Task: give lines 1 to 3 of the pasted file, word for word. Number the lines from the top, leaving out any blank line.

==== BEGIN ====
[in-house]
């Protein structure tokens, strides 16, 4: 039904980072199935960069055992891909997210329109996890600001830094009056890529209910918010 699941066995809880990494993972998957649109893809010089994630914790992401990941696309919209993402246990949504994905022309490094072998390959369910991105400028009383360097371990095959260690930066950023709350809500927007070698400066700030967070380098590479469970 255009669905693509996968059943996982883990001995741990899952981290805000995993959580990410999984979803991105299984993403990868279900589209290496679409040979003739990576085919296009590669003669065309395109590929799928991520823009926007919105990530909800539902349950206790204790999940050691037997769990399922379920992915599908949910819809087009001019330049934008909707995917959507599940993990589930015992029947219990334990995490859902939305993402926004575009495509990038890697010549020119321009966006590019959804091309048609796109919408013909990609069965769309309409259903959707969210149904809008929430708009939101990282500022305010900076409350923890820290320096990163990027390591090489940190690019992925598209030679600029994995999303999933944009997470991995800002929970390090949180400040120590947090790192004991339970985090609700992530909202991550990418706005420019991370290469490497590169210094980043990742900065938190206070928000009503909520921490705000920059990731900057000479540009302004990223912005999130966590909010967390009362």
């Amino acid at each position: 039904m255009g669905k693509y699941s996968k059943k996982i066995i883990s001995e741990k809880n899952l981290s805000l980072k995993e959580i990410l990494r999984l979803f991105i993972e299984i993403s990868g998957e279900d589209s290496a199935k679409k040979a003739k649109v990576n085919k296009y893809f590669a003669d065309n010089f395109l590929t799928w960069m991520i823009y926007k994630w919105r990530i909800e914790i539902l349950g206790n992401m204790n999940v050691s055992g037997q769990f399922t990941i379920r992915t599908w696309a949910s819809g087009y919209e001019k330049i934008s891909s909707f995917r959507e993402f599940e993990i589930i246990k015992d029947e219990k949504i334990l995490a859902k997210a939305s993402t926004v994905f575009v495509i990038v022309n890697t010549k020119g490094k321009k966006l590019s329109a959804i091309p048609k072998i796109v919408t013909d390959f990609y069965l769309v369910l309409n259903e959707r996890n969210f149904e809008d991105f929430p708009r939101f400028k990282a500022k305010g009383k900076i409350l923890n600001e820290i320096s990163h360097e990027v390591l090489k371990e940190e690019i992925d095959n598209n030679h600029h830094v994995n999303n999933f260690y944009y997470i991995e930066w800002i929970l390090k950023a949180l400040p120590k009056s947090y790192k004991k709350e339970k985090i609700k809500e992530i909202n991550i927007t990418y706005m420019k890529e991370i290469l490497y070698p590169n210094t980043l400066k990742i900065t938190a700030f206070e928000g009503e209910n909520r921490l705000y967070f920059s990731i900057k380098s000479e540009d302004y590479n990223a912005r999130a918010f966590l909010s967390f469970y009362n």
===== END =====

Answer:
[in-house]
């Protein structure tokens, strides 16, 4: 039904980072199935960069055992891909997210329109996890600001830094009056890529209910918010 699941066995809880990494993972998957649109893809010089994630914790992401990941696309919209993402246990949504994905022309490094072998390959369910991105400028009383360097371990095959260690930066950023709350809500927007070698400066700030967070380098590479469970 255009669905693509996968059943996982883990001995741990899952981290805000995993959580990410999984979803991105299984993403990868279900589209290496679409040979003739990576085919296009590669003669065309395109590929799928991520823009926007919105990530909800539902349950206790204790999940050691037997769990399922379920992915599908949910819809087009001019330049934008909707995917959507599940993990589930015992029947219990334990995490859902939305993402926004575009495509990038890697010549020119321009966006590019959804091309048609796109919408013909990609069965769309309409259903959707969210149904809008929430708009939101990282500022305010900076409350923890820290320096990163990027390591090489940190690019992925598209030679600029994995999303999933944009997470991995800002929970390090949180400040120590947090790192004991339970985090609700992530909202991550990418706005420019991370290469490497590169210094980043990742900065938190206070928000009503909520921490705000920059990731900057000479540009302004990223912005999130966590909010967390009362």
């Amino acid at each position: 039904m255009g669905k693509y699941s996968k059943k996982i066995i883990s001995e741990k809880n899952l981290s805000l980072k995993e959580i990410l990494r999984l979803f991105i993972e299984i993403s990868g998957e279900d589209s290496a199935k679409k040979a003739k649109v990576n085919k296009y893809f590669a003669d065309n010089f395109l590929t799928w960069m991520i823009y926007k994630w919105r990530i909800e914790i539902l349950g206790n992401m204790n999940v050691s055992g037997q769990f399922t990941i379920r992915t599908w696309a949910s819809g087009y919209e001019k330049i934008s891909s909707f995917r959507e993402f599940e993990i589930i246990k015992d029947e219990k949504i334990l995490a859902k997210a939305s993402t926004v994905f575009v495509i990038v022309n890697t010549k020119g490094k321009k966006l590019s329109a959804i091309p048609k072998i796109v919408t013909d390959f990609y069965l769309v369910l309409n259903e959707r996890n969210f149904e809008d991105f929430p708009r939101f400028k990282a500022k305010g009383k900076i409350l923890n600001e820290i320096s990163h360097e990027v390591l090489k371990e940190e690019i992925d095959n598209n030679h600029h830094v994995n999303n999933f260690y944009y997470i991995e930066w800002i929970l390090k950023a949180l400040p120590k009056s947090y790192k004991k709350e339970k985090i609700k809500e992530i909202n991550i927007t990418y706005m420019k890529e991370i290469l490497y070698p590169n210094t980043l400066k990742i900065t938190a700030f206070e928000g009503e209910n909520r921490l705000y967070f920059s990731i900057k380098s000479e540009d302004y590479n990223a912005r999130a918010f966590l909010s967390f469970y009362n």